mother putting child to bed

Every year, thousands of American families lose a child to sudden unexplained death. These deaths mainly occur during sleep in infants less than 1 year old. But a smaller percentage of children experience sudden unexpected deaths in childhood (SUDC) after the first year of life, with most of these occurring before age 4. Now, a breakthrough study by researchers at the NYU Grossman School of Medicine and the NYU Comprehensive Epilepsy Center has found strong evidence that seizures may be linked to SUDC deaths.

In 2021, more than 200 children between ages 1 and 4 died from SUDC. The majority had no obvious heart problems, nervous system problems, or other health issues to explain their death. But children involved in SUDC cases do share one thing in common: they are 10 times more likely to have a history of febrile seizures. 

Febrile seizures are relatively common. About 1 in 25 children experience at least one febrile seizure, often triggered by fever from an illness such as the flu or an ear infection.  

Some experts already suspected a link between seizure history and SUDC, but it has been challenging to prove. For the study, the NYU researchers analyzed video footage of seven SUDC events in sleeping toddlers aged 13 to 27 months. Each of these children knew how to walk and had reached other normal milestones for their age. At the time of death, all of the toddlers were lying face down or had their faces obstructed by bedding. 

After careful analysis, researchers identified short seizures lasting less than a minute in all five videos with continuous footage. The remaining two children had motion-activated video footage. One child appeared to have had a seizure, and the other video was difficult to interpret.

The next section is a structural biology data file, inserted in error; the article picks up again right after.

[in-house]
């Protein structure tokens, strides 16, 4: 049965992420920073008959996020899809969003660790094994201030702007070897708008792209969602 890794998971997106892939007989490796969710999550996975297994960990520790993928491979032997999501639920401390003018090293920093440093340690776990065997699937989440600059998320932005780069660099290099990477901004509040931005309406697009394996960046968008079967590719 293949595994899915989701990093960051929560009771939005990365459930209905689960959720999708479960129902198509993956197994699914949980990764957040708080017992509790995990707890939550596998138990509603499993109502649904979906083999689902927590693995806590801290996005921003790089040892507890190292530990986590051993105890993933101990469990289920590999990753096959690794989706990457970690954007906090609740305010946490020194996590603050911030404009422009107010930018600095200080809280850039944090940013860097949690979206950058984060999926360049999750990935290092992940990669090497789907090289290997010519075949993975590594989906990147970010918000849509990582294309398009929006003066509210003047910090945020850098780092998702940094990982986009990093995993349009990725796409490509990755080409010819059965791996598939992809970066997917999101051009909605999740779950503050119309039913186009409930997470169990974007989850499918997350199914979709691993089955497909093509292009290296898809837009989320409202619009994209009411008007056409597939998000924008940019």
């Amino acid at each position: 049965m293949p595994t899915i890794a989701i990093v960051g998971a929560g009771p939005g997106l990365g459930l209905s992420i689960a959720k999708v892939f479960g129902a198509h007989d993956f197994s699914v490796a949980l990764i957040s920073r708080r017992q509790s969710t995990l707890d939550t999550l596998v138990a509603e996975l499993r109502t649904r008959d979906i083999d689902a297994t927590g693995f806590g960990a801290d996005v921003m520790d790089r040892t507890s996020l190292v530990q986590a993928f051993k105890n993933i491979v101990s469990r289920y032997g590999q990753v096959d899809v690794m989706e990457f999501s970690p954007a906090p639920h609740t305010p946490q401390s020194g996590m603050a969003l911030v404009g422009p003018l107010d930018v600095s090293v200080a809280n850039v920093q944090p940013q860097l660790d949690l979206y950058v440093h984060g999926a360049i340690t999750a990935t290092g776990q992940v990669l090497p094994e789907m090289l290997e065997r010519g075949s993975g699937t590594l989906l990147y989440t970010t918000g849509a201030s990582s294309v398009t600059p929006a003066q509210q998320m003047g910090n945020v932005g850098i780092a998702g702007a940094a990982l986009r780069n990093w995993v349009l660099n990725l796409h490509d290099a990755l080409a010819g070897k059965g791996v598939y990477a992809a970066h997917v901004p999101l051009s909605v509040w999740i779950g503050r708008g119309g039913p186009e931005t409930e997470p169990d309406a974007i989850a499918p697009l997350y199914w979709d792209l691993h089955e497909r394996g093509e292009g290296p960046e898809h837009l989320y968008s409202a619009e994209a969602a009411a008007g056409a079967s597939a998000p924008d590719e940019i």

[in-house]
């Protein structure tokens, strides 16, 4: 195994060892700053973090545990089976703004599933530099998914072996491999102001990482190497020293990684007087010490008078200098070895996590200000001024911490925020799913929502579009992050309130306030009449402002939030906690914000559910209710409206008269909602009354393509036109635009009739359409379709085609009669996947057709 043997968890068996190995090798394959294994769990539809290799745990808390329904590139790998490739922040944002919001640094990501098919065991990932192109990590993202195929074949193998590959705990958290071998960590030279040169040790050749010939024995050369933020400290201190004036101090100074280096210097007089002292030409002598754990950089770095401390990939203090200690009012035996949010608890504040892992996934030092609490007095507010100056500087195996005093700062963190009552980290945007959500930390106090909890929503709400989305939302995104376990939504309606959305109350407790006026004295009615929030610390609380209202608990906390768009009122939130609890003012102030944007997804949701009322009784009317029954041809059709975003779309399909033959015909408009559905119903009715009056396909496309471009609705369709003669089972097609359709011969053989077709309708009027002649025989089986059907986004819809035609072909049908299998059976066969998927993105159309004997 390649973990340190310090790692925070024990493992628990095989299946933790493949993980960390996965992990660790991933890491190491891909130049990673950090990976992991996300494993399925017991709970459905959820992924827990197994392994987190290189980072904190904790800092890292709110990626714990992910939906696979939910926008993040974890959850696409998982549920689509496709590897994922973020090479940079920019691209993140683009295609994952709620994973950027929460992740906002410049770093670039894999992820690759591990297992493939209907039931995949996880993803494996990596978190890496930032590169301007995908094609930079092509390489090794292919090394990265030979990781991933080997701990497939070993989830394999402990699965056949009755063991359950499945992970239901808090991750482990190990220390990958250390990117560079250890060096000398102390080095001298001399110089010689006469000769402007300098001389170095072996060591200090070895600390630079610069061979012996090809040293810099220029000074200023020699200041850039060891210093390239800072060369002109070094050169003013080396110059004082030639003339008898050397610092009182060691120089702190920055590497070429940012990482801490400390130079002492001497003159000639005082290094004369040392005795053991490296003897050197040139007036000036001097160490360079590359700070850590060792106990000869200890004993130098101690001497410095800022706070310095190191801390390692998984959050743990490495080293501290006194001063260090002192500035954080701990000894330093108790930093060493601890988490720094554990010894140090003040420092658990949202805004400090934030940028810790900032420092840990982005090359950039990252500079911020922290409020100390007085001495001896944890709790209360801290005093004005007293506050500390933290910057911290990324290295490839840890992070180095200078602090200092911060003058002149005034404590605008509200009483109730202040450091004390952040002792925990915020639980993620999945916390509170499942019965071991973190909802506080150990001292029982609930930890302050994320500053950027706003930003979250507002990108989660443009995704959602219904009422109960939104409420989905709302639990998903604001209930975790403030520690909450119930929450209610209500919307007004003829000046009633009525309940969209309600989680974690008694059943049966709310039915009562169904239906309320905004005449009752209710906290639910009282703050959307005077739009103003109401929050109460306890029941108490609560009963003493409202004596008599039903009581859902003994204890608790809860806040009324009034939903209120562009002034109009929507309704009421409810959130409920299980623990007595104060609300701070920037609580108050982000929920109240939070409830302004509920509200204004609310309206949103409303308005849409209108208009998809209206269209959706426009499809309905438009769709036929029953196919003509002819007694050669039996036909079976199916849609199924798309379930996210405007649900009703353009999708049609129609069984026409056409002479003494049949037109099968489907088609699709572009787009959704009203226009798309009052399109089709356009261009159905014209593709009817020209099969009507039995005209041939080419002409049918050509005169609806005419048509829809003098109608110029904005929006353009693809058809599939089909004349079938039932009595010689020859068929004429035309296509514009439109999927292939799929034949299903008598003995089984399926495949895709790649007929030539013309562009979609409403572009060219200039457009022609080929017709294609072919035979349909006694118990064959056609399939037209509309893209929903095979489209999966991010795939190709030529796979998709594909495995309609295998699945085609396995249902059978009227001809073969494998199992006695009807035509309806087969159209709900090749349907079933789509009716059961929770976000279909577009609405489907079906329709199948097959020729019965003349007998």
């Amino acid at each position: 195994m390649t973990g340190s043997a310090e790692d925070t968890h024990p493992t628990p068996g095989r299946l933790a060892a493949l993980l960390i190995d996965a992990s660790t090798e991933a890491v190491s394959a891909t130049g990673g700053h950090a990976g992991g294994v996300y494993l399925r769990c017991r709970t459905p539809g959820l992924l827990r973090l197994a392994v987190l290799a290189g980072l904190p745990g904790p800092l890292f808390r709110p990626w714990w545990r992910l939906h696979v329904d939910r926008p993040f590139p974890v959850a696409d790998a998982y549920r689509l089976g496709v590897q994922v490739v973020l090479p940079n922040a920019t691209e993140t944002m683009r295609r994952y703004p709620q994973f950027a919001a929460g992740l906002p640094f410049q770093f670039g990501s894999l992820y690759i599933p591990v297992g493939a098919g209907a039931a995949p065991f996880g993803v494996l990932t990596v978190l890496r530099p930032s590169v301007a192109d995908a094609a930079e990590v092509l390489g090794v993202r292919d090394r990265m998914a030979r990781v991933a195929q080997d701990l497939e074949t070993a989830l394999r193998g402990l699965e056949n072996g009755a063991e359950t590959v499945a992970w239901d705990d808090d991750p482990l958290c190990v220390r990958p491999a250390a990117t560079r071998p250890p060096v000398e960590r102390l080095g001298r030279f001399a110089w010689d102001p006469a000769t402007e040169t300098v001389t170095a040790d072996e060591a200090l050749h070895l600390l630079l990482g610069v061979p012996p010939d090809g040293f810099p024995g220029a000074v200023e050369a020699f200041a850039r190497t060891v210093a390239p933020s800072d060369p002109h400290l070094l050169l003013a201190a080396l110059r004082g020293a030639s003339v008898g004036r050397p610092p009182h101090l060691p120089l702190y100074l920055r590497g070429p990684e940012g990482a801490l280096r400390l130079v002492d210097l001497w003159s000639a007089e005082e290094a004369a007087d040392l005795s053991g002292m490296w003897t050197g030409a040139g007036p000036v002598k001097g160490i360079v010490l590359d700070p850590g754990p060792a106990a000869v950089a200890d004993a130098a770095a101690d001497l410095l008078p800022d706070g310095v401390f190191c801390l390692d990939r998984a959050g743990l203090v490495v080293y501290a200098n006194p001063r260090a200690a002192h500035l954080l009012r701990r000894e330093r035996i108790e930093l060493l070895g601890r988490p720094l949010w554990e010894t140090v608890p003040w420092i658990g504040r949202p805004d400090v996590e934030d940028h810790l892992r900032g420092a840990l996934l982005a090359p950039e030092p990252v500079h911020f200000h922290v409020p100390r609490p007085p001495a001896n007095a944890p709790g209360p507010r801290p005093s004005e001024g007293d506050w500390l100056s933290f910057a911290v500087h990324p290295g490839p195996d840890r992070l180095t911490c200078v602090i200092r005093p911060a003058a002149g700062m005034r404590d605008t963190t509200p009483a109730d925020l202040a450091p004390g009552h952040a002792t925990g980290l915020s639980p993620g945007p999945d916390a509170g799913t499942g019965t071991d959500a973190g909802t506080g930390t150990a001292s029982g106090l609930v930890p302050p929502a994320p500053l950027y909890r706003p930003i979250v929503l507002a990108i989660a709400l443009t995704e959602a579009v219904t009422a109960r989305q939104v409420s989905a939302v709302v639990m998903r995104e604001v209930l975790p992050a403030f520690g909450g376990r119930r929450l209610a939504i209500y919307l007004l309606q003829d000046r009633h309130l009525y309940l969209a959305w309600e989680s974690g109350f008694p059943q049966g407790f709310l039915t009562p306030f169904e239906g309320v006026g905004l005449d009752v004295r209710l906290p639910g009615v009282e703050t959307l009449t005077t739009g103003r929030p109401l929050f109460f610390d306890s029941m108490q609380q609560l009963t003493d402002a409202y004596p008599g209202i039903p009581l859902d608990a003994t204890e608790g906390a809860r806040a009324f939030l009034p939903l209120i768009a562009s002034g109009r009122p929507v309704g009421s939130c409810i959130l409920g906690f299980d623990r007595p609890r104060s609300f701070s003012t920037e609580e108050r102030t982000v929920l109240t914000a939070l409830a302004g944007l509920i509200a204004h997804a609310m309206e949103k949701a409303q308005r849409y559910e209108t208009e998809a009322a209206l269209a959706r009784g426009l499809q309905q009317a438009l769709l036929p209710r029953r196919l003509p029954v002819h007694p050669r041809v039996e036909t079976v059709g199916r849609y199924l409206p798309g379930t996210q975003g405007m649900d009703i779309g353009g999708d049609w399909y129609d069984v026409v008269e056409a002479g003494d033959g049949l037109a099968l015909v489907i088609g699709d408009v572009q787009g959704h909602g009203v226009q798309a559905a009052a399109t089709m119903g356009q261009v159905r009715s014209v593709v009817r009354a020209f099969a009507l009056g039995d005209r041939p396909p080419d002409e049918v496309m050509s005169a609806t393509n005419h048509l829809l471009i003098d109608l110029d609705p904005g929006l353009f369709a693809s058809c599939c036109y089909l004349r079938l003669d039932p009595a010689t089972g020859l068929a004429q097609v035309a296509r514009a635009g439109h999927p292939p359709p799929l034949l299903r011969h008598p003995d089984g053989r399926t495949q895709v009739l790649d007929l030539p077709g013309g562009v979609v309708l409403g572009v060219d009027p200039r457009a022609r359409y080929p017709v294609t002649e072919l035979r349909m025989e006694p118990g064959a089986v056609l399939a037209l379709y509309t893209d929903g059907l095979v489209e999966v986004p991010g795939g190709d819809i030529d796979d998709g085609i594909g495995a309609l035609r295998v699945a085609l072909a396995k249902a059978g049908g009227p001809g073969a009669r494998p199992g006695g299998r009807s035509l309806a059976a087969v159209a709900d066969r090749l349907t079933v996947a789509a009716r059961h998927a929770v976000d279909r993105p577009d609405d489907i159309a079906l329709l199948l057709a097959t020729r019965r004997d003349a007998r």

At least four of the children showed signs of life for several minutes after the seizure. The study authors noted that the seizures appeared to affect the children’s breathing. The seizures likely also dampened their reflexes, explaining why they remained face down instead of shifting positions to breathe better.

Seizures are notoriously hard to detect in an autopsy. “Our study, although small, offers the first direct evidence that seizures may be responsible for some sudden deaths in children, which are usually unwitnessed during sleep,” said Laura Gould, MSc, lead author and research assistant professor at NYU Langone.

This study was limited by imperfect video quality and few cases. However, the authors suspect that hidden seizures may be behind most SUDC cases. While just one of the toddlers in this study had a known history of febrile seizures, three of the children had changes to the brain similar to people with epilepsy.

Nighttime seizures may also be responsible for some toddler deaths attributed to other causes, such as infection or asphyxiation, and possibly even unexplained nighttime deaths in young adults. 

So far, there’s not enough evidence to say for sure that seizures cause SUDC events. However, this study is an important step forward in understanding and preventing these rare yet tragic cases. It may also help bring some closure to grieving families.

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4 Sources

  1. Gould, L., Reid, C. A., Rodriguez, A. J., Devinsky, O., & for SUDC Video Working Group (2024). Video analyses of sudden unexplained deaths in toddlers. Neurology, 102(3), article e208038.
  2. National Institute of Neurological Disorders and Stroke (2023, November 28). Febrile seizures., Retrieved January 15, 2024, from
  3. Barranco, R., Caputo, F., Molinelli, A., & Ventura, F. (2020). Review on post-mortem diagnosis in suspected SUDEP: Currently still a difficult task for Forensic Pathologists. Journal of Forensic and Legal Medicine, 70, 101920.
  4. NYU Langone News. (2024, January 4). Seizures identified as potential cause of sudden unexplained deaths in children.

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